The images were obtained using an underwater remotely-operated vehicle (ROV), a submersible boat-shaped device—one of six such devices capable of performing six distinct functions—used for access and investigation.

The images allowed identification of a structure believed to be related to a control rod drive mechanism (CRDM). This was the first insertion of a camera inside the unit’s pedestal.

Since the end of FY21 (i.e., March 31, 2022), underwater ROVs have conducted a series of investigations on the RPV, toward the removal of fuel debris from Unit 1 at Fukushima Daiichi, and deposits approximately 80-100cm thick had already been confirmed around the pedestal openings.

This time, in the final phase of the investigative process scheduled to the end of FY22 (i.e., March 31, 2023), the small ROV-A2 was sent into the interior of the pedestal to obtain images, starting on March 28. Two days later it confirmed that concrete had melted down along nearly half the circumference of the cylindrical pedestal at the inner part of the foundation, and that a bar structure was partially exposed.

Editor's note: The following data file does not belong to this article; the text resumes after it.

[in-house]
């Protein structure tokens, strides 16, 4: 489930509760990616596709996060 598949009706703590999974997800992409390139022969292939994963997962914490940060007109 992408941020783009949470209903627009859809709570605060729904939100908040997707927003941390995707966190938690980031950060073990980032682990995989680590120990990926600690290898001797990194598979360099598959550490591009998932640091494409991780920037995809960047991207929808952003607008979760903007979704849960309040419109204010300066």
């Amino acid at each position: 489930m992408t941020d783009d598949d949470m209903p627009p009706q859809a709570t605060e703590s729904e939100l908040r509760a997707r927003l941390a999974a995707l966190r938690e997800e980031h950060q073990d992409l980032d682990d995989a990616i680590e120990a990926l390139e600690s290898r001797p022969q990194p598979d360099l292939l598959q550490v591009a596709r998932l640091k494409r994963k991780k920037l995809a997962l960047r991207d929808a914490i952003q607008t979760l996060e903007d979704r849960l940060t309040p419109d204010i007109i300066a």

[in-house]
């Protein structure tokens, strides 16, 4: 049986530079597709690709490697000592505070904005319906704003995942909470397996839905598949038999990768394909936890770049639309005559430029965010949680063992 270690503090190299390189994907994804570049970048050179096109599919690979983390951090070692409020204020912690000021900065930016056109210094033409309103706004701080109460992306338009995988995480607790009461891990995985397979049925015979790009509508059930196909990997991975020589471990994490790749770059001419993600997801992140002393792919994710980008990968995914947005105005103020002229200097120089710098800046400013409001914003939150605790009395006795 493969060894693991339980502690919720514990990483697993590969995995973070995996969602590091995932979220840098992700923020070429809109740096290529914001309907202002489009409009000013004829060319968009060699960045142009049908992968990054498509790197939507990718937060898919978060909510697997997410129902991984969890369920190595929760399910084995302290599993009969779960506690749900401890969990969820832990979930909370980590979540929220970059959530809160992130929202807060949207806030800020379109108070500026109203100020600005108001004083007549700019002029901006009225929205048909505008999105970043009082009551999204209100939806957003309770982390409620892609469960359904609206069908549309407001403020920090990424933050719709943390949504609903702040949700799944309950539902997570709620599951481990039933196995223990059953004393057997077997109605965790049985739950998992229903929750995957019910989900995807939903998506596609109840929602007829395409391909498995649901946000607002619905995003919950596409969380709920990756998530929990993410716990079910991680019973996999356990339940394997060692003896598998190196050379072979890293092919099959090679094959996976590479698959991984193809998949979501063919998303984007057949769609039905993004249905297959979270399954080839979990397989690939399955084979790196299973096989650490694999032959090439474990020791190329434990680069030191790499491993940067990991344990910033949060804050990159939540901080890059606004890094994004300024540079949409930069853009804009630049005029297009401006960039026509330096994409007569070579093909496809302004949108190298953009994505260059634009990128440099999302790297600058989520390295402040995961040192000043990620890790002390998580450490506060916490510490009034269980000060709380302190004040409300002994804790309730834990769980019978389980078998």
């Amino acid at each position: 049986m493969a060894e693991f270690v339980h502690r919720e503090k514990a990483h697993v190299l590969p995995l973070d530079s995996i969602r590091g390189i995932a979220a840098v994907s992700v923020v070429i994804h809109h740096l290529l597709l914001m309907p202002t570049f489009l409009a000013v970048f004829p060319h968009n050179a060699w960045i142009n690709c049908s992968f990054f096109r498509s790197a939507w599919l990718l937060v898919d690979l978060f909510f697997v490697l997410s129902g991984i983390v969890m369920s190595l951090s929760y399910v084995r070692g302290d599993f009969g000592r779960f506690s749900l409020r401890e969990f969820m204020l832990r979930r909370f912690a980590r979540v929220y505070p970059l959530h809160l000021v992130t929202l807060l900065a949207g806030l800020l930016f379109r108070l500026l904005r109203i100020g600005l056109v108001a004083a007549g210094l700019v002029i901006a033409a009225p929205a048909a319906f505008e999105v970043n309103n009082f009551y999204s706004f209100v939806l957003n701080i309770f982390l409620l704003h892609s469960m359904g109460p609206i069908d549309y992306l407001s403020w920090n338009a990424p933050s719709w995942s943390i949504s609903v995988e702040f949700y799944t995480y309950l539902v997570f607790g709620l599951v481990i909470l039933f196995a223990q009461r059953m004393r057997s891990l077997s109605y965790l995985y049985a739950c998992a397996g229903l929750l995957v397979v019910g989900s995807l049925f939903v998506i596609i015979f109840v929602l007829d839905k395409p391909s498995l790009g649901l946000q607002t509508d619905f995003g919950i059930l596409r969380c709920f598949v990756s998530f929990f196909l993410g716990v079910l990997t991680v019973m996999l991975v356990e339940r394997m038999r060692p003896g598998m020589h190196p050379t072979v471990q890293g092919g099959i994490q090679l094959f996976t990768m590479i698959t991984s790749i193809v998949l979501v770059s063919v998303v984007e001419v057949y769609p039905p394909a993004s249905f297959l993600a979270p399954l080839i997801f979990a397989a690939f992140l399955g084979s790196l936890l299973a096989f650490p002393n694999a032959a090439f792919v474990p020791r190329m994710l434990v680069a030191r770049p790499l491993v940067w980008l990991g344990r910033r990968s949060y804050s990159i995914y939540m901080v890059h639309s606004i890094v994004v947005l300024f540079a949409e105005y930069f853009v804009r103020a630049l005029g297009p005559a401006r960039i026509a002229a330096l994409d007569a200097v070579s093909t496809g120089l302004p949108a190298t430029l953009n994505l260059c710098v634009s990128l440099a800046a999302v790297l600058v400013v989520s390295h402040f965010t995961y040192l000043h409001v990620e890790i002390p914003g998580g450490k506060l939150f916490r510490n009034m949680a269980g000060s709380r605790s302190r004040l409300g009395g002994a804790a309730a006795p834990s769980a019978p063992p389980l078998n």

It had been believed that the melting of fuel had been more severe at Unit 1 than at Units 2 and 3, where similar melting occurred, and that was confirmed by the results of this investigation.

As for the soundness of the pedestal, TEPCO said that based on earthquake-proofing evaluations done in the past by the International Research Institute for Decommissioning (IRID), “there is no serious risk due to partial damage of the pedestal,” although it added that it would continue its investigations and evaluations based on the data obtained so far.